who told you I can’t have your cake and eat it too, should have called their accountants and lawyers first.
These professionals often get questions from founders, equity investment firms, and venture capitalists looking for ways to save on or avoid capital gains taxes on future corporate sales. Lawyers and accountants alike encourage clients to explore the tax savings offered by setting up a Qualified Small Business (QSB) C-Corporation in the initial stages of establishing a business. Using a QSB can eliminate the capital gains tax payable on the future business sale if the company is incorporated and shares are issued in accordance with Section 1202 of the Internal Revenue Code.
Many startups often just use robotic use of S-Corporations, partnerships, and LLCs, but savvy tech founders should consider the excellent long-term tax savings afforded by IRS Code Section 1202.
This article provides a general overview of the key requirements and tax savings provided by forming a startup entity structured to maximize the capital gains tax exclusion in IRC 1202.
IRC 1202 excludes capital gains tax realized on the sale of qualifying small business stock (QSBS) from non-corporate taxpayers if the stock is held for more than five years. QSBS is a share in a C Corporation originally issued after August 10, 1993 and acquired by taxpayers in exchange for money, property, or consideration for services. The company may not have gross assets in excess of $50 million in fair market value at the time the shares are issued.
The IRC 1202 earnings exclusion allows shareholders, founders, private equity and venture capitalists to claim a federal income tax exclusion of at least $10 million on capital gains for the sale of QSBS.
Prior to 2010, only a portion of the capital gain on QSBS was excluded from taxable profit under Section 1202 and the portion excluded from profit was a tax benefit subject to alternative minimum tax. This rule has been amended for shares acquired after September 27, 2010 and before January 1, 2015, so that the gain on such shares was completely excluded and no portion of the gain was a tax benefit. This change was made permanent by the Protecting Americans from Tax Hikes Act of 2015, signed into law on December 18, 2015.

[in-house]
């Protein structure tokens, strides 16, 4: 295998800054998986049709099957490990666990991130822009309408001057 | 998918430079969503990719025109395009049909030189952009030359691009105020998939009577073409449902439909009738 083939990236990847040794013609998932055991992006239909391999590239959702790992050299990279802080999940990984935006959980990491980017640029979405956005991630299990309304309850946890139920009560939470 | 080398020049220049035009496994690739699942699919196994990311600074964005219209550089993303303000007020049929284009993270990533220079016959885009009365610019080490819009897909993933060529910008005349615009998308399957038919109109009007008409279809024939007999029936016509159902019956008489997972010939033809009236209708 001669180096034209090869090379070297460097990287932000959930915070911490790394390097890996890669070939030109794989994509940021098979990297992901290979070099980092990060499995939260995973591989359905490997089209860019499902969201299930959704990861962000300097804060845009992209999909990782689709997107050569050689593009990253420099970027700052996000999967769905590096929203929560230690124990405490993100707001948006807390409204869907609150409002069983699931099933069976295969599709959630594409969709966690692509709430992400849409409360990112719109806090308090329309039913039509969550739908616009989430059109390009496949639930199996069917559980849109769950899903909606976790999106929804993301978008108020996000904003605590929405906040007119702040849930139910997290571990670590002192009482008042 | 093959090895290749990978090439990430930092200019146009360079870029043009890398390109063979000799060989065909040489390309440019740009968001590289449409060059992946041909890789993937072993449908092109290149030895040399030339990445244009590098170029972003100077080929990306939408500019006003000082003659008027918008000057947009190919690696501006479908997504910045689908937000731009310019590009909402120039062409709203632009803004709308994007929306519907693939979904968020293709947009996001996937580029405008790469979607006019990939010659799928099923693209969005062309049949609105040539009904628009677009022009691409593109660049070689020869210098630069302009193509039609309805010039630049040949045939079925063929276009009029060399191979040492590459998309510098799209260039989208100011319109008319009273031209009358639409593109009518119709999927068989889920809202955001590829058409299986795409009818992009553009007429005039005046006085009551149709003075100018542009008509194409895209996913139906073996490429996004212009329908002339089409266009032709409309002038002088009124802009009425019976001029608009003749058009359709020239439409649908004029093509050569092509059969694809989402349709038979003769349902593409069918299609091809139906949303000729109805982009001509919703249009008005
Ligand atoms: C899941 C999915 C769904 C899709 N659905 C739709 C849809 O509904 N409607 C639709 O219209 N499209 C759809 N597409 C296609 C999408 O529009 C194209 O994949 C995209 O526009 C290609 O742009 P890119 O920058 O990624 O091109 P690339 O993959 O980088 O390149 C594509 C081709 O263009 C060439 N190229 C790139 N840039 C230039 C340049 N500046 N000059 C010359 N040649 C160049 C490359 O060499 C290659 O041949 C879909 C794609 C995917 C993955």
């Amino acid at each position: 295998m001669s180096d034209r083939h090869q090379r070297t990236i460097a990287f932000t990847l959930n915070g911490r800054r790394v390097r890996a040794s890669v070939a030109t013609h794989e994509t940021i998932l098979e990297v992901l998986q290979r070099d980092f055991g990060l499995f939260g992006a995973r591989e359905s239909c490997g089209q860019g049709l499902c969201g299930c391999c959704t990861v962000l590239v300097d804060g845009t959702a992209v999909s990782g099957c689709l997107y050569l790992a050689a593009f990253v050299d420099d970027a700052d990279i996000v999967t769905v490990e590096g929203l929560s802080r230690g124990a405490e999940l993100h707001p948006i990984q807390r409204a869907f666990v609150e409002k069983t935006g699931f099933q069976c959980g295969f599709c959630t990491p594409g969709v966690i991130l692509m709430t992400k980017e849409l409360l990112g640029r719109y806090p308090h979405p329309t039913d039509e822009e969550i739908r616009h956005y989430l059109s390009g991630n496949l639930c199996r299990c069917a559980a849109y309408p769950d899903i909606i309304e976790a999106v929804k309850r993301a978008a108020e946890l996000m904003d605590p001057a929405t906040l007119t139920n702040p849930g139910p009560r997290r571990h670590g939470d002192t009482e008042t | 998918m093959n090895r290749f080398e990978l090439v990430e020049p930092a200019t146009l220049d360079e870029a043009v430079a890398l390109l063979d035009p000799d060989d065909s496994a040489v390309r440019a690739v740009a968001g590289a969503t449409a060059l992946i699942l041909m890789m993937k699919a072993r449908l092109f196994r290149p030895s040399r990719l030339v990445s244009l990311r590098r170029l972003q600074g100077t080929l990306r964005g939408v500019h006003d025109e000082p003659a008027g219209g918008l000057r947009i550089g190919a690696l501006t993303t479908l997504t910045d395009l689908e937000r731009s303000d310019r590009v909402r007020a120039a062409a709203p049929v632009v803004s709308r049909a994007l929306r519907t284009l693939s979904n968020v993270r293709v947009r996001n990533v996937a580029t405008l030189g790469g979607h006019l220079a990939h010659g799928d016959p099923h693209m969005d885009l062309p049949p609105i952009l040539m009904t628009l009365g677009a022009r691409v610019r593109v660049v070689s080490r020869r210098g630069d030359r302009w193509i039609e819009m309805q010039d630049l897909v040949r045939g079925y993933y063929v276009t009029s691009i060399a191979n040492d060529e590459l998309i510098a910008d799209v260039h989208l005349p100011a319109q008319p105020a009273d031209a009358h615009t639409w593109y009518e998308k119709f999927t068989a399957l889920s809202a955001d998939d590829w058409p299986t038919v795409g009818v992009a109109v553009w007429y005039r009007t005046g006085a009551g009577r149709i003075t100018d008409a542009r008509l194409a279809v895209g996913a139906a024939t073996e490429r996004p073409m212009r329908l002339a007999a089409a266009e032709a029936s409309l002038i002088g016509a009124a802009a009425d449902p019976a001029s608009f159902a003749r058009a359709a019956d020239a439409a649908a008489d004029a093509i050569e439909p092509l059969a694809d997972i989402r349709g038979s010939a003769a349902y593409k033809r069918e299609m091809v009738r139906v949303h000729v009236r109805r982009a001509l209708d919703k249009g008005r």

Given the changes to IRC 1202, this represents a significant tax benefit for entrepreneurs and small business investors. However, the effect of the exclusion ultimately depends on when the shares were acquired, the trade or company being operated, and several other factors.
Eligibility for Section 1202’s capital gains tax exclusion requires careful planning
The critical plan to be determined at the outset is the future stock sale, which must be structured as a sale of QSBS for federal income tax purposes in order to achieve capital gains tax exclusion. This can be challenging as buyers typically prefer asset acquisitions that allow for an increase in base and future goodwill amortization.
In many corporate sales today, buyers expect shareholders to transfer some of their equity, or to receive shares or membership interests in a new entity as part of the transaction. Improper planning will result in QSB’s shareholders losing the exclusion from QSBS profits and being liable for tax on the sale. This can happen if there is an impermissible rollover of equity to an LP or the receipt of LLC stock.